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Marine Biology

, Volume 65, Issue 3, pp 221–229 | Cite as

Nutrient enrichment of seagrass beds in a rhode island coastal lagoon

  • M. M. Harlin
  • B. Thorne-Miller
Article

Abstract

Seagrass and algal beds showed a variety of reponses when the water column was treated with low level additions of ammonium, nitrate and phosphate. The nutrients were added separately to 3 uniform seagrass beds of a temperature coastal lagoon during 1979 and 1980. (1) Ammonium caused the production of dense mats of free-floating green algae Enteromorpha plumosa and Ulva lactuca. It also stimulated growth in both the leaf and root-rhizome fractions of Zostera marina. This growth response in Z. marina was greater in the area where current reached 12 cm · s-1 than in the area with little or no current. The concentration of nitrogen in the tissue did not change. In contrast, where current was lacking, Z. marina growth increase with ammonium was small, but the concentration of nitrogen in the tissue doubled over that in control plots. The growth of Ruppia maritima was inversely related to the growth of green algae in the same plots. The red alga Gracilaria tikvahiae did not grow better in ammonium, but its tissue reddened. (2) Nitrate additions enhanced the growth of the green seaweeds Enteromorpha spp. and U. lactuca, but not Z. marina or R. maritima. G. tikvahiae, when fertilized in isolation from other plants, showed a marginal response to this nutrient, and the tissue always reddened. (3) Phosphate enhanced growth in Z. marina and R. maritima exposed to moderate current. G. tikvahiae growing alone showed a small growth response to phosphate. The phosphate made no difference in the growth of the green seaweeds. (4) None of the nutrient supplements noticeably altered the species composition of either epiphytic or planktonic algae associated with the beds, although we did detect small increases in their numbers. The rapid and dense growth of green algae in nitrogen-enriched water probably limited growth of adjacent seagrasses and red algae. Because these seaweeds did not use the phosphate, it became available to other plant components. The overall floral response to nutrient addition in seagrass communities depends, therefore, upon the particular nutrient supplied, the ability of alternate species in the area to compete for that nutrient and the velocity of current in the specific area.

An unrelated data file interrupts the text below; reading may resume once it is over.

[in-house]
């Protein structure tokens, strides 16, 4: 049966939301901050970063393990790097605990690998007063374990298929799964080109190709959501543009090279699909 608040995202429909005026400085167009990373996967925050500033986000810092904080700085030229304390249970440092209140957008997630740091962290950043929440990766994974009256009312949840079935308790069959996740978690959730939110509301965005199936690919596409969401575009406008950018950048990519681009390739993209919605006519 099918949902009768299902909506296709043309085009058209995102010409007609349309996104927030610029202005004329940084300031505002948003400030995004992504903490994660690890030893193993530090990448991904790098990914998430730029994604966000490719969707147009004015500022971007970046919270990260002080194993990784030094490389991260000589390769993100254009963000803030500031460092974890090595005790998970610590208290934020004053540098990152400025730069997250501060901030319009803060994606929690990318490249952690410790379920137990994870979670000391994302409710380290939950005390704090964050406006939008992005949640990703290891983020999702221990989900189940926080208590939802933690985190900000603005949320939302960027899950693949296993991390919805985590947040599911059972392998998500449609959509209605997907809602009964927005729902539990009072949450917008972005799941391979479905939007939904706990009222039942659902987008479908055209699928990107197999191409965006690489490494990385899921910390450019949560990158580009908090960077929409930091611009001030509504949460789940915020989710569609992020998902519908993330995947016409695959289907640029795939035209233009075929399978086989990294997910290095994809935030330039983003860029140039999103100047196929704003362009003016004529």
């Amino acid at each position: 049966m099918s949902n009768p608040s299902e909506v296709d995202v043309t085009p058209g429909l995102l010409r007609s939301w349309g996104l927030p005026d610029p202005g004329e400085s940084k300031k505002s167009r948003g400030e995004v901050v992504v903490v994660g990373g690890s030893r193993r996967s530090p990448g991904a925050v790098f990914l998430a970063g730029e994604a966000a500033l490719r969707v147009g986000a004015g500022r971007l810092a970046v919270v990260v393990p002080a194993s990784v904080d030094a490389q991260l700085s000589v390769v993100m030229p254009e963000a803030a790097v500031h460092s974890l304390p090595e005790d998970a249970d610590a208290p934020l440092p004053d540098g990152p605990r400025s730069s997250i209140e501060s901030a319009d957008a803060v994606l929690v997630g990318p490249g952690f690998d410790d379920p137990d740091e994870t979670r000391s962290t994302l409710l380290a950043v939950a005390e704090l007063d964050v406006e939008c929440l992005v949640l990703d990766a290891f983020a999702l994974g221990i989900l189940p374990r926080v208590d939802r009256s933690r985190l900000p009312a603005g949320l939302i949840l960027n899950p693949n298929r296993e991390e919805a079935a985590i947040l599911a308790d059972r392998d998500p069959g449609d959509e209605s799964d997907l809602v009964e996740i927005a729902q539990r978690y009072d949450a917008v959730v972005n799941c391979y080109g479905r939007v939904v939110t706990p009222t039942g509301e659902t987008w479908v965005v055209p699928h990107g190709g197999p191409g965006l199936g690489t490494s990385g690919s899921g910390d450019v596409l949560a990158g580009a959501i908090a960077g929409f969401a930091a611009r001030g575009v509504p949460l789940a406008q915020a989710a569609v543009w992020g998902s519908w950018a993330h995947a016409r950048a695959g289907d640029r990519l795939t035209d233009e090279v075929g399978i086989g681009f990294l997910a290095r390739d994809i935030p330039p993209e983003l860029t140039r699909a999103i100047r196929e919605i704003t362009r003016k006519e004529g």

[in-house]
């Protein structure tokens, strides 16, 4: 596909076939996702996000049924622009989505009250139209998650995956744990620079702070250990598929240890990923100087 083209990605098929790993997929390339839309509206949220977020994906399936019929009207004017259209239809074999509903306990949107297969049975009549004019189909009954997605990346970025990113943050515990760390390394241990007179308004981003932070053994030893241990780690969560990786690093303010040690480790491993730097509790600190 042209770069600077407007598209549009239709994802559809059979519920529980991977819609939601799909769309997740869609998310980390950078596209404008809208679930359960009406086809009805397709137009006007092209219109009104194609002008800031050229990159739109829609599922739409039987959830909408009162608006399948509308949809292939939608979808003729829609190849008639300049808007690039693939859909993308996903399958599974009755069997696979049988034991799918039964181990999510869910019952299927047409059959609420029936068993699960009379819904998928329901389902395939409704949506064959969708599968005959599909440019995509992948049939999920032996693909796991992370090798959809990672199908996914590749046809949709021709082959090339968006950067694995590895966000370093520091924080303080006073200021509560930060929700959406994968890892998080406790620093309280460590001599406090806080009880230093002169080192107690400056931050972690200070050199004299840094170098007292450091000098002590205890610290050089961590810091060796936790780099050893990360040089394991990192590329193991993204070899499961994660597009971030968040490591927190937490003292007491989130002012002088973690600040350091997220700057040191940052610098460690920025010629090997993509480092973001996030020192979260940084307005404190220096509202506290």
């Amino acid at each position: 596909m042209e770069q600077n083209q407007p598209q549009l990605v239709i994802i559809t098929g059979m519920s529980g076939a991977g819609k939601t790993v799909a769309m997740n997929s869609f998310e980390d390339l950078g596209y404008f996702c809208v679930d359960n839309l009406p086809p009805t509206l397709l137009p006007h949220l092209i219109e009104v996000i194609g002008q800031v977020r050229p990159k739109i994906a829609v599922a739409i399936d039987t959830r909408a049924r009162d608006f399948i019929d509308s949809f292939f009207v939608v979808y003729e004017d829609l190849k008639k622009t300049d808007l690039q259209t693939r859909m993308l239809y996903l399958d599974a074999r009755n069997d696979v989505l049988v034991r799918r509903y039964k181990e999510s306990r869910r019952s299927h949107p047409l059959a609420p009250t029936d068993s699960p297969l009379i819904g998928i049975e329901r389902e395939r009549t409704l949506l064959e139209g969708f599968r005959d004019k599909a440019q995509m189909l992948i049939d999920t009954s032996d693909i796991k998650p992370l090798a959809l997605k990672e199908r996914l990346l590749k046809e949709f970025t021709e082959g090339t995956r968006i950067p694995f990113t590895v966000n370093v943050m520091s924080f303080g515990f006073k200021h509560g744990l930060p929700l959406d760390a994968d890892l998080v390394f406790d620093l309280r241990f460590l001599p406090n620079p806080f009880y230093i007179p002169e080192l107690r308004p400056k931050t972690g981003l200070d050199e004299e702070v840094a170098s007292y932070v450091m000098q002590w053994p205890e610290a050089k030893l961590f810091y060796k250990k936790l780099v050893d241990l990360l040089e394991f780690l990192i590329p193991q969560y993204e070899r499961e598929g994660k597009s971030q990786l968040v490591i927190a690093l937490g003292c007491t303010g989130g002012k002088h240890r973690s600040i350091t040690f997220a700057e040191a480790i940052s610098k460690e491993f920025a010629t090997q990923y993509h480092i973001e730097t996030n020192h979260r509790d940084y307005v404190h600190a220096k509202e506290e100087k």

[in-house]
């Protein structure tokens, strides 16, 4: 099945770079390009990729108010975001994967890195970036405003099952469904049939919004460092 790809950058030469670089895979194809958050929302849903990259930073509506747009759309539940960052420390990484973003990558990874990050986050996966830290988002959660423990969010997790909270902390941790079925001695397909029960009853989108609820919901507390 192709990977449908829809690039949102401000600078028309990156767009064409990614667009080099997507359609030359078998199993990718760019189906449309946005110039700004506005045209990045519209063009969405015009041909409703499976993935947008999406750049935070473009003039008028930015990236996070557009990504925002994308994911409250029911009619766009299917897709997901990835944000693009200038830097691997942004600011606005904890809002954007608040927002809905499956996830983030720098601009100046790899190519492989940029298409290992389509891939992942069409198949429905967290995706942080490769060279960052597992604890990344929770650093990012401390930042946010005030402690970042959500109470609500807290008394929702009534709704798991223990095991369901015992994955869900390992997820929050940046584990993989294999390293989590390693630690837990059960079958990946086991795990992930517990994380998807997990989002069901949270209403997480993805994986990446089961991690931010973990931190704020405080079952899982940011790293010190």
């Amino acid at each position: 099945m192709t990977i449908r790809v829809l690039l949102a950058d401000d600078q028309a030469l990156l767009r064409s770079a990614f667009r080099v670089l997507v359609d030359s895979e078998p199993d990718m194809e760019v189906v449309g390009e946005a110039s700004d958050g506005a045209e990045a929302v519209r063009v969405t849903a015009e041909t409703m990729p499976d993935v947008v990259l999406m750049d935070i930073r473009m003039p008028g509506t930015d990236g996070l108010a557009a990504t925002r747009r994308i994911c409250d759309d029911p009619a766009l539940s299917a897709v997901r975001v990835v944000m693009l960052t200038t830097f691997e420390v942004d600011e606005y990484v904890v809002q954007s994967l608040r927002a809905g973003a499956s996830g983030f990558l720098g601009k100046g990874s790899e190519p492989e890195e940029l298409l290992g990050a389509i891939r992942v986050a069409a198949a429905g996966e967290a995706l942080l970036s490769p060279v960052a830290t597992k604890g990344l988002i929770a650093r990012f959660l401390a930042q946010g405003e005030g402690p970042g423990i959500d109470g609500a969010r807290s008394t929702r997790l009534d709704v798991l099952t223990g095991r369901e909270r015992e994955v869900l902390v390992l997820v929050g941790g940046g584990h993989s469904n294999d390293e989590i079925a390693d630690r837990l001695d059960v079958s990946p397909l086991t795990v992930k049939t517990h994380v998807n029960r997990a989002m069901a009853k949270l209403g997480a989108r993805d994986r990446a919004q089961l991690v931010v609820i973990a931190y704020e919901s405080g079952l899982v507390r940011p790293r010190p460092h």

Keywords

Green Alga Ulva Coastal Lagoon Nitrate Addition Seagrass Community 
These keywords were added by machine and not by the authors. This process is experimental and the keywords may be updated as the learning algorithm improves.

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Copyright information

© Springer-Verlag 1981

Authors and Affiliations

  • M. M. Harlin
    • 1
  • B. Thorne-Miller
    • 1
  1. 1.Department of BotanyUniversity of Rhode IslandKingstonUSA

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